Sunday, November 01, 2015

Automated compacting and copying of Microsoft Outlook PST files

Here's a way to automatically compact and backup all of your Microsoft Outlook PST data files on your Windows PC using only free software, AutoIT and PowerShell. AutoIT is freeware, and PowerShell is included in Microsoft Windows. Compacting your PST files before you back them up can reduce the amount of disk space required both at the source and destination locations of your backup.

So, to get started:

  1. Get the free AutoIT Full Installation and AutoIT Script Editor from the AutoIT Downloads page.
  2. Ensure PowerShell scripts that you create can run on your computer.
  3. Create an AutoIT script that, when the Mail control panel is open, will compact all PST files and then close the Mail control panel.
  4. Create a Powershell script that opens the Mail control panel and then executes the AutoIT script.

Here below are the AutoIT and Powershell scripts that I am running on my Windows 8.1 PC with Outlook 2013. I have a Windows Shortcut to my PowerShell script so that every time I log into my PC, my Outlook PST data files are compacted and backed up before Outlook is opened. I use the PowerShell script to also open other applications so that I may work on them while the Outlook PST data files are being backed up. Please feel free to copy the scripts below and modify them to work for you.

I am using Synology's Cloud Station to keep most of the data files on my laptop in sync with a Synology NAS, but Cloud Station doesn't work well with Outlook PST data files, which is why Cloud Station is configured by default to exclude the synchronization of files with a PST extension.

AutoIT script

PowerShell script

Tuesday, April 28, 2015

School and Study Tips, LinkedIn Tips, Sony, SCU, SJSU, and Del Mar Posts Have Moved

Are you looking for content on this site and got the error "Sorry, the page you were looking for in this blog does not exist."? If so, then these links may help:
  • For LinkedIn tips: The content that was on this site was either deleted because it was obsolete or updated and moved to the LinkedIn Notes blog.
  • For downtown San Jose residents and visitors: The content that was on this site was either deleted because it was obsolete.
For techies: Yes, I know I could have used 301 redirects to make the transition of content from one place to another as seamless as possible for machines doing search engine optimization (SEO) as well as humans. But there are a lot of reasons I didn't do that. To start, I saved some money by moving my web site content with low traffic to Blogger sites. I might further elaborate on the reasons I didn't use 301 redirects in a future post.

Monday, April 27, 2015

Updated Personal Blog, Added Picture in Title

I started this blog in 2005, so 10 years later it seemed like a good time to update it to take advantage of features that Blogger makes easy to add to a site. Most of the features were probably available in 2005 with WordPress plugins, but I wasn't that serious of blogger. I just wanted a decent looking place where I could occasionally share information that I think might be useful to others. The same holds true today, but I thought it might be fun to take advantage of features that are now easy to implement in Blogger.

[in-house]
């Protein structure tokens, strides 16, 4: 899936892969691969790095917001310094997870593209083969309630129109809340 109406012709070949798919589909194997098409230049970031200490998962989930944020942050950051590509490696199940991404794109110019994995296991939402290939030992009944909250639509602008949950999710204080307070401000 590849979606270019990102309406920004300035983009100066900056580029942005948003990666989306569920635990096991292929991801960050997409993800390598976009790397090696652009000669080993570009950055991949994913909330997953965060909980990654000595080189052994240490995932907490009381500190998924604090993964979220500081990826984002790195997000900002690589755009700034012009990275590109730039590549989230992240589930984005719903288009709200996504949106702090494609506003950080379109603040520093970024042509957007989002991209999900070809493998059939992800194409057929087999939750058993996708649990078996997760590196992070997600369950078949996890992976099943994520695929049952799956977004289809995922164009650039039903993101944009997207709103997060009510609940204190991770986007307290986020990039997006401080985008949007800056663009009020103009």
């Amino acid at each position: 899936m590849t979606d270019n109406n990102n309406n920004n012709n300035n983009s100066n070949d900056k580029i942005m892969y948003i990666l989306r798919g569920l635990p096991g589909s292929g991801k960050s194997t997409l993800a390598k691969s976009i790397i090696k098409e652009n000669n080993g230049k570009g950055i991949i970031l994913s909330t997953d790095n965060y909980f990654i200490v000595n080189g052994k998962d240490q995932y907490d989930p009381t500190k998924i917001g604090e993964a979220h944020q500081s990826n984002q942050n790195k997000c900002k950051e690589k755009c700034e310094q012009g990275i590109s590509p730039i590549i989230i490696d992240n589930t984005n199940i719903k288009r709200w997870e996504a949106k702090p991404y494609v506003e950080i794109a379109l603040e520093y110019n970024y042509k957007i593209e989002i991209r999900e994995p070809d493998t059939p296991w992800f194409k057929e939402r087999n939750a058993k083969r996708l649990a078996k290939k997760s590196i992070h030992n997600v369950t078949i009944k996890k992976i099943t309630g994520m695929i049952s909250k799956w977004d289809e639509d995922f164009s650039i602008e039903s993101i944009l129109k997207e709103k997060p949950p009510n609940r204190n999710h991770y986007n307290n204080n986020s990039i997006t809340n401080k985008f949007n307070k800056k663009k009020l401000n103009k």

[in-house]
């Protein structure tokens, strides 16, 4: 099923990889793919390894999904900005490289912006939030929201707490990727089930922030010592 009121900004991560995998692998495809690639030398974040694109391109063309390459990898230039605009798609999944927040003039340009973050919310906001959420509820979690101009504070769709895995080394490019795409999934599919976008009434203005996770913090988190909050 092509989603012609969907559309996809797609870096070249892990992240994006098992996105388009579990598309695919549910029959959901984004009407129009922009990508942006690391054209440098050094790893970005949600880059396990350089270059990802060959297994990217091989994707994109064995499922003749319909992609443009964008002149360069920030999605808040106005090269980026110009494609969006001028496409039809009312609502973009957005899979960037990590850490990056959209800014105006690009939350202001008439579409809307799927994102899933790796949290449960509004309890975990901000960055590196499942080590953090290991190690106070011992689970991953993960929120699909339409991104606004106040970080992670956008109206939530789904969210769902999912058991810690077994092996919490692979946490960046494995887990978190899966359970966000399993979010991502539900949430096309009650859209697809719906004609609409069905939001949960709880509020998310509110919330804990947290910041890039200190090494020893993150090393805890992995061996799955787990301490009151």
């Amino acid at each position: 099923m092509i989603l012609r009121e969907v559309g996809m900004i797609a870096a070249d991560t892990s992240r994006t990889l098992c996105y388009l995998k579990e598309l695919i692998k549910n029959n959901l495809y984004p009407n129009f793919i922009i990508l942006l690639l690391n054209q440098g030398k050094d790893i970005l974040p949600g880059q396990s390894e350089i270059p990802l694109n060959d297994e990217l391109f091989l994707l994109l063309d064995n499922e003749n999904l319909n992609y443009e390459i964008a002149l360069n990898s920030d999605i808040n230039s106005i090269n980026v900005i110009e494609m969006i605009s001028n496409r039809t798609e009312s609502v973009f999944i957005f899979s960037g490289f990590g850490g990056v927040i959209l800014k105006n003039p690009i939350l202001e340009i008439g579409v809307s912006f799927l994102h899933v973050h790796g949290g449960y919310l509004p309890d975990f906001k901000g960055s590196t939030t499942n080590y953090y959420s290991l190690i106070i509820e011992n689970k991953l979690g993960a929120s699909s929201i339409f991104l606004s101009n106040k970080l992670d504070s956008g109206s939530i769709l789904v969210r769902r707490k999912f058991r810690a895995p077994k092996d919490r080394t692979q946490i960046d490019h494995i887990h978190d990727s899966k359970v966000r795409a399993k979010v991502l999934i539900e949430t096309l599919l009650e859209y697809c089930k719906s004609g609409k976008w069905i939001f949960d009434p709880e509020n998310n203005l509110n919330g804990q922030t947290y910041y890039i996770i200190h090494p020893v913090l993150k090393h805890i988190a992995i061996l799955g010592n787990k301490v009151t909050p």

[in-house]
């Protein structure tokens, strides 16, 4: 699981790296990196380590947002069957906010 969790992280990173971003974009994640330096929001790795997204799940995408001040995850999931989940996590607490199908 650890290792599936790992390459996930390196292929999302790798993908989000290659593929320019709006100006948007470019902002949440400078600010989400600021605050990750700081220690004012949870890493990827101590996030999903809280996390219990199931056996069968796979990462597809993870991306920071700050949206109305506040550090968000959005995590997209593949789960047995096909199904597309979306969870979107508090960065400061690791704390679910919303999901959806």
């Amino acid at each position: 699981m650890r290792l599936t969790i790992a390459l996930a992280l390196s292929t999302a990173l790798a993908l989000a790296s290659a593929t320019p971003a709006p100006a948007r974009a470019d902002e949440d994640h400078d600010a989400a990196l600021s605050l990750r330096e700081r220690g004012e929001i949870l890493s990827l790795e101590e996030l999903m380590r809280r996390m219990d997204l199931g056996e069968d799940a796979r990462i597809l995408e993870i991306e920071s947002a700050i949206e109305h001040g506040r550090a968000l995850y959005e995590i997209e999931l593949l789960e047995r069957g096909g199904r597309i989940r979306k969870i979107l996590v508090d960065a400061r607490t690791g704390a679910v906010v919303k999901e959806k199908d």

So during this upgrade of this personal blog, I figured out one thing that might be useful to you if you're using Blogger: How to put a picture next to the title.

You can see in the upper left corner of this page that my picture is next to the title "Rick Upton". It took a little experimentation to figure out how to do this.

Monday, February 17, 2014

Taking Video from DVD+RW Discs to an MPG file to YouTube

I recorded video to a DVD+RW disc. When I open the disc on my computer, I see a number of files, including files with the extension VOB. Each VOB file is a segment of the complete video that I want to be able to play on my computer and upload to YouTube.

To combine five VOB files on my DVD+RW disc into one file called newfile.mpg on my computer's hard drive, I executed the following command:

Tuesday, July 23, 2013

Combining VTA Light Rail or Bus Schedules into One Personalized Schedule

On the Santa Clara County's Valley Transit Agency (VTA) website, schedules are available in text format. The problem is that I want one schedule that shows me when the next light rail train is coming at a station I am going to depart from, but the VTA site doesn't provide such a schedule. You might want a single schedule to show you when the next bus is coming for a stop that serves multiple bus lines. So here below are some rough instructions as to what I do to combine two schedules into a single schedule, two times (one for northbound, and one for southbound). If you have any questions about the process, post a comment and hopefully I'll have some time to make the instructions clearer.

Tuesday, August 21, 2012

Removing leading and trailing spaces from Oracle SQL*Plus spooled output

Oracle's SQL*Plus application spools fields with spaces even if you try to trim the fields, because SQL*Plus is "doing you a favor" by making the fields line up. One way to work around this is to concatenate all fields into one big field so that SQL*Plus spools one big field. However, when I tried this with some very large fields, I got an error implying that I was concatenating too many characters. So how to work around this?

Here's what I did: I let SQL*Plus spool a tab delimited file with leading and trailing spaces (trailing blanks for all fields except for a field which uses STRAGG and had one leading space). Then I created an awk script to remove the leading and trailing spaces with code similar to the following: